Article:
Regulatory Policies Score a Triple Play in 2012: Net Metering, Interconnection, Community Renewables

Favorable U.S. regulatory policies, such as net metering, interconnection and community renewables, made a strong showing in 2012.  IREC was a significant player in these areas.  Here’s a snapshot:

Net Metering: The California Public Utility Commission decision to adopt IREC’s interpretation of calculating its net metering cap will expand the aggregate cap to over 5,000 MW, nearly doubling the amount of net metering capacity in California.

As a member of PJM’s Net Energy Metering Senior Task Force, IREC’s position to prevent costly burdens on small solar facilities was adopted in PJM’s territory (Delaware, Illinois, Indiana, Kentucky, Maryland, Michigan, New Jersey, North Carolina, Ohio, Pennsylvania, Tennessee, Virginia, West Virginia and the District of Columbia).

Interconnection
IREC was part of the small team that drafted tariff language to include a number of new national best practices, such as expediting interconnecting PV systems on distribution feeders at penetration levels up to 100% of minimum daytime load. In addition to working on interconnection reform in California, Hawaii, Massachusetts and New Jersey, IREC was  an active participant in the Federal Energy Regulatory Commission’s review of the federal Small Generator Interconnection Procedure (SGIP).

Community Renewables
IREC collected information about U.S. community renewables programs in 2012, including their retail or wholesale design, how they value their bill credits or payments, whether participation is transferable and portable, and other details on program criteria. Now the first model program rules for community renewables (released in 2010) will be re-evaluated and updated.  Expect the revised version in early 2013. In 2012, IREC helped Colorado with its community solar gardens (CSG) statute and developed rules for community solar gardens.

On the permitting side during 2012, IREC was part of a collaborative effort led by the California County Planning Directors Association to draft a Model Ordinance and Guide to address ground-mounted solar permitting.  IREC drafted sections of the guide that provided municipalities with information on the role that interconnection and procurement program requirements play in facility siting decisions. IREC also helped evaluate methods of facilitating quick review for projects located in environmentally responsible, cost-effective and low-conflict locations.

Related publications

Sharing Success: Emerging Approaches to Efficient Rooftop Solar Permitting:  Innovative strategies across the U.S. to increase the efficiency of permitting procedures for rooftop solar systems.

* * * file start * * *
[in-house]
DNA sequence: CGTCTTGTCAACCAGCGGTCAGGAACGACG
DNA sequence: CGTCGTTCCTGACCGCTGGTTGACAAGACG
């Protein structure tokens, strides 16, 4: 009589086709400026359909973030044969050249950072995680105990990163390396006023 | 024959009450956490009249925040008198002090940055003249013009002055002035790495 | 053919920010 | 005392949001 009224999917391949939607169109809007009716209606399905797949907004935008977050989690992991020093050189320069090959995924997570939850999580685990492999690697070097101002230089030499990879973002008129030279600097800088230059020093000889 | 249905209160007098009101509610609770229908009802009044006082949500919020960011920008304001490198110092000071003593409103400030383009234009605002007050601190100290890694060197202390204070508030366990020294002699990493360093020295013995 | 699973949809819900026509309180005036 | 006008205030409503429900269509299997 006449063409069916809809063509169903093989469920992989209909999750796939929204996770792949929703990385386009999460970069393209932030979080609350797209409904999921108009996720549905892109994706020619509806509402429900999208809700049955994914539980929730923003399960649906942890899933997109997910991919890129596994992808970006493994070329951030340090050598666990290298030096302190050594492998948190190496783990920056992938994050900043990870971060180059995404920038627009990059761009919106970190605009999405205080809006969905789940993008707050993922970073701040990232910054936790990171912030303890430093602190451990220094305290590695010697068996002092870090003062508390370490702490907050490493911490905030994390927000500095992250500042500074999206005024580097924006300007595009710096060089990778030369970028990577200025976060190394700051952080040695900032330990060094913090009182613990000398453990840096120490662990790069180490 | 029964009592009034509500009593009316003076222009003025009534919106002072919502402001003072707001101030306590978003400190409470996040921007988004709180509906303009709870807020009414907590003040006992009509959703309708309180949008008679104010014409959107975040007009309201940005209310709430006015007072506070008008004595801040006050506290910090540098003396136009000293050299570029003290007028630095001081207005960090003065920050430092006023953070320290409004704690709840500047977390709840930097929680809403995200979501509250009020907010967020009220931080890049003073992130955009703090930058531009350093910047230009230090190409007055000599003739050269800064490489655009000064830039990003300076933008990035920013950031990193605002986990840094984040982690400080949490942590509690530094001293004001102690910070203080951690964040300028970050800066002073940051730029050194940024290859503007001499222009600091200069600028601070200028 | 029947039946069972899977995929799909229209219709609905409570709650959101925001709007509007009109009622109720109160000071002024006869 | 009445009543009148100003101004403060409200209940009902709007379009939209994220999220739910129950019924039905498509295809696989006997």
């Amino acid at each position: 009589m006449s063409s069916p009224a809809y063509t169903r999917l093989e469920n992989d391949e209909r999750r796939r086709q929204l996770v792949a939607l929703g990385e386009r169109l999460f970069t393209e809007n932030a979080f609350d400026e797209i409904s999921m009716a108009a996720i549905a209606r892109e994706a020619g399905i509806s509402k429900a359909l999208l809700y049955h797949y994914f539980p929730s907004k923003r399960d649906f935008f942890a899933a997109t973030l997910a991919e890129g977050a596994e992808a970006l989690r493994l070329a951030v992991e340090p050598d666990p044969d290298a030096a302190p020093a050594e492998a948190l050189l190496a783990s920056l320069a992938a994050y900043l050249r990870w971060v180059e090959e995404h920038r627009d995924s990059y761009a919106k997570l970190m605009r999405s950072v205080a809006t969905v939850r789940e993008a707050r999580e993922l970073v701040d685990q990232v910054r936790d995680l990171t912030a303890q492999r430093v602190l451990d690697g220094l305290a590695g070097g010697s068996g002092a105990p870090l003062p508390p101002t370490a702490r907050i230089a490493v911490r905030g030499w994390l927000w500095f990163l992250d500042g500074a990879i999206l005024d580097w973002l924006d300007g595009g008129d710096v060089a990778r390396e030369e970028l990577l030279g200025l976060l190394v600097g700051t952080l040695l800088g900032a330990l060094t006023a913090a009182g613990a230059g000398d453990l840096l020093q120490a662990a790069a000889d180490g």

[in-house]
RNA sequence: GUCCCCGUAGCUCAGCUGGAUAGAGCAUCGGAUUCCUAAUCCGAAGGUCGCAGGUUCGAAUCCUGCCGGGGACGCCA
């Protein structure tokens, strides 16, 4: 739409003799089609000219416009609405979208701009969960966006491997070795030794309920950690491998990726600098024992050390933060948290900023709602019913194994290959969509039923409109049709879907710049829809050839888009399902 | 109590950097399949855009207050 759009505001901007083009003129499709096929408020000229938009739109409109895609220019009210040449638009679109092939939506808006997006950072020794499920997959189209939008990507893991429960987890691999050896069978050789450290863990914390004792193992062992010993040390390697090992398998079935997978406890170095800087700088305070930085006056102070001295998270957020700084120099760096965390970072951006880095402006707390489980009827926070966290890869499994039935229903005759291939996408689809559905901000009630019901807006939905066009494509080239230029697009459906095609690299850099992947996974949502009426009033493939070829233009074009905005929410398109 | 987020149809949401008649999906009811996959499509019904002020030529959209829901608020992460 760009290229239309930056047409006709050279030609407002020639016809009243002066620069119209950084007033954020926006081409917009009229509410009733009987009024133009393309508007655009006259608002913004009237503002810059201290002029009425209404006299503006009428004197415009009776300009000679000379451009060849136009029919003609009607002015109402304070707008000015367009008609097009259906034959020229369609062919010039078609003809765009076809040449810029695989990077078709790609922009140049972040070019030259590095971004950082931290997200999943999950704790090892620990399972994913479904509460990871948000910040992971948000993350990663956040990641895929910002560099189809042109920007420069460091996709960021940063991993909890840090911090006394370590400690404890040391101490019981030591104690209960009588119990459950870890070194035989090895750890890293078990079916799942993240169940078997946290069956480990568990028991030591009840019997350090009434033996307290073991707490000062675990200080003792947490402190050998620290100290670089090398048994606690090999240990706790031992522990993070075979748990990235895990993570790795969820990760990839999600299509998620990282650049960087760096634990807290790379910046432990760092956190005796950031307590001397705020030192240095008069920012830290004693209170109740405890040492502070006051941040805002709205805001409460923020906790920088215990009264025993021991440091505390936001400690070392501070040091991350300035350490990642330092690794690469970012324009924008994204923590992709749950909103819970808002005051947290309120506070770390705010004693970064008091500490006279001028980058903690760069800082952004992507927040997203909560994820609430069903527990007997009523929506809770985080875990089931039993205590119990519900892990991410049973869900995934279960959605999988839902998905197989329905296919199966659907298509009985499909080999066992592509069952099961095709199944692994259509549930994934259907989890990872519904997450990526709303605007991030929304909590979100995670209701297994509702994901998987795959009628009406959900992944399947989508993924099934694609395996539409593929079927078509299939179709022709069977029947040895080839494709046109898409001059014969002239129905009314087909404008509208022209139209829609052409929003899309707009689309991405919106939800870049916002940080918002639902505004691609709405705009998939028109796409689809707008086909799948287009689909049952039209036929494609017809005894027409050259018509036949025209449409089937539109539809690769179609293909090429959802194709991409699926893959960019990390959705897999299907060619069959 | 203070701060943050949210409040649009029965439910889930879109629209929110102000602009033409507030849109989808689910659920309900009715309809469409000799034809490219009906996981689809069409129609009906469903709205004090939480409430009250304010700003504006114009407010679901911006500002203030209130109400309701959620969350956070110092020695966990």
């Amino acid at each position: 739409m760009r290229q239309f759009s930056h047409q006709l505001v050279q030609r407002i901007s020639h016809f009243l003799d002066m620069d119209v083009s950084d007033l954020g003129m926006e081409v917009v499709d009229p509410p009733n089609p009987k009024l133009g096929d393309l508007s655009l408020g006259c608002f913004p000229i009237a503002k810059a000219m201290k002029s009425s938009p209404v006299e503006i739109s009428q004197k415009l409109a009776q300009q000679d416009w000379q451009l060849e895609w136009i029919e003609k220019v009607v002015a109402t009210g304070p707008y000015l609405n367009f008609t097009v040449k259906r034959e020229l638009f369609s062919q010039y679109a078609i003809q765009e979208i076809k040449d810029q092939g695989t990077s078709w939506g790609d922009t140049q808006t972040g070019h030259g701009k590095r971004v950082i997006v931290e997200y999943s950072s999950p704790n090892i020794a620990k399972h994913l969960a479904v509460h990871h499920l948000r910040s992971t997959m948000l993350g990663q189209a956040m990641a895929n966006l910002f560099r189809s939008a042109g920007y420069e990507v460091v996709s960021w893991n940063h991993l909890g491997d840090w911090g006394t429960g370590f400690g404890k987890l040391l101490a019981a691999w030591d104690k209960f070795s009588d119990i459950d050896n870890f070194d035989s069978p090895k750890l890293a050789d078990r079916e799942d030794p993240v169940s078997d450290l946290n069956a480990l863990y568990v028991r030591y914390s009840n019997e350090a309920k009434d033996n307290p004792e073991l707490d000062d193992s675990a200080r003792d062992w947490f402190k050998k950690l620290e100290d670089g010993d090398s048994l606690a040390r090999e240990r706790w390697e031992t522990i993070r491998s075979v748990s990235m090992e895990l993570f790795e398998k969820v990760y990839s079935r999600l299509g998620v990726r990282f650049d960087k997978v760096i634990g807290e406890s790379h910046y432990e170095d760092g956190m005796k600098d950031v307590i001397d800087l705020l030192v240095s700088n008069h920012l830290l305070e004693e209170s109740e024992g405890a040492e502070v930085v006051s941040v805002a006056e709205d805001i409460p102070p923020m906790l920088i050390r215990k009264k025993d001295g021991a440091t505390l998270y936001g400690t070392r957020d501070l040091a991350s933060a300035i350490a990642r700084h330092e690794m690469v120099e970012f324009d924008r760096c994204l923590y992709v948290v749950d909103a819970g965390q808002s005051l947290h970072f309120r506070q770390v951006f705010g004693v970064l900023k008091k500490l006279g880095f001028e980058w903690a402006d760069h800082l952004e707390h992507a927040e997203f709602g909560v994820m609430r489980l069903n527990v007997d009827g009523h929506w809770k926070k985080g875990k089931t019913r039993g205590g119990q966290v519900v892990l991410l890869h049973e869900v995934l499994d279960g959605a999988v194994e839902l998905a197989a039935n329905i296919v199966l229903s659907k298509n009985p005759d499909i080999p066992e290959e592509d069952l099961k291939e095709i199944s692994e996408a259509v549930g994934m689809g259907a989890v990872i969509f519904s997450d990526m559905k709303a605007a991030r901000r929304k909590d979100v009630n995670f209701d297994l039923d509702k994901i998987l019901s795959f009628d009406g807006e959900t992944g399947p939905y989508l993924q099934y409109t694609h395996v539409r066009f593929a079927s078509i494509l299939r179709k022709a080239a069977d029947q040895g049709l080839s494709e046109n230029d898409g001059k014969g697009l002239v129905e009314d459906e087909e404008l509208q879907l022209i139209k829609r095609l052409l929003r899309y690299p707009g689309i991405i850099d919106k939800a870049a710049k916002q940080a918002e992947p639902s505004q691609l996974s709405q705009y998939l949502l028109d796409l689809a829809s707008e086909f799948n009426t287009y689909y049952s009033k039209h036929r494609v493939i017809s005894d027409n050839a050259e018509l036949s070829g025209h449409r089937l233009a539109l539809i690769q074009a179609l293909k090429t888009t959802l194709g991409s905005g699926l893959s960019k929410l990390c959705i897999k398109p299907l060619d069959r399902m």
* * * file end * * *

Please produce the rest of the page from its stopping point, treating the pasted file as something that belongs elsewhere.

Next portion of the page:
The report serves as both a vehicle for discussion of permitting challenges, and as a source of inspiration for communities looking for realistic and effective ways to improve solar permitting while ensuring safe solar installations. (By Sky Stanfield, Erica Schroeder and Thad Culley of Keyes, Fox & Wiedman LLP, May 2012.)

12,000 MW of Renewable Distributed Generation by 2020
Provides a careful analysis of the benefits, costs and policy implications of the 12,000-MW goal to help inform decision-making on the development of the plan and to help ensure its effective implementation. IREC’s analysis advocates for a range of policy options that support each segment of the California solar market. (Prepared by Joseph Wiedman and Erica Schroeder of Keyes, Fox & Wiedman, LLP, with an economic analysis provided by Thomas Beach of Crossborder Energy.)

Freeing the Grid: Best Practices in State Net Metering Policies and Interconnection Procedures
A collaboration by IREC, The Vote Solar Initiative and the North Carolina Solar Center, Freeing the Grid is an annual report that grades all 50 states on net metering and interconnection procedures. Highlights from the 2012 edition:

  • Net metering: Best practices now include virtual net metering, meter aggregation and community-shared models. DC, Minnesota and New York improved their grades from 2011. New Jersey and Maryland added a bonus point to their already stellar As for allowing meter aggregation.
  • Interconnection:  Nine states get A grades, a significant improvement from five in 2011 and none in 2007.

A record number of states (five) received As for excellence in both net metering and interconnection: CA, DE, MD, MA and UT.  Hawaii jumped from an F to a solid B in interconnection, thanks to its simplified interconnection rules for small renewable systems, which  streamline the previously arduous review process.

 

 

 

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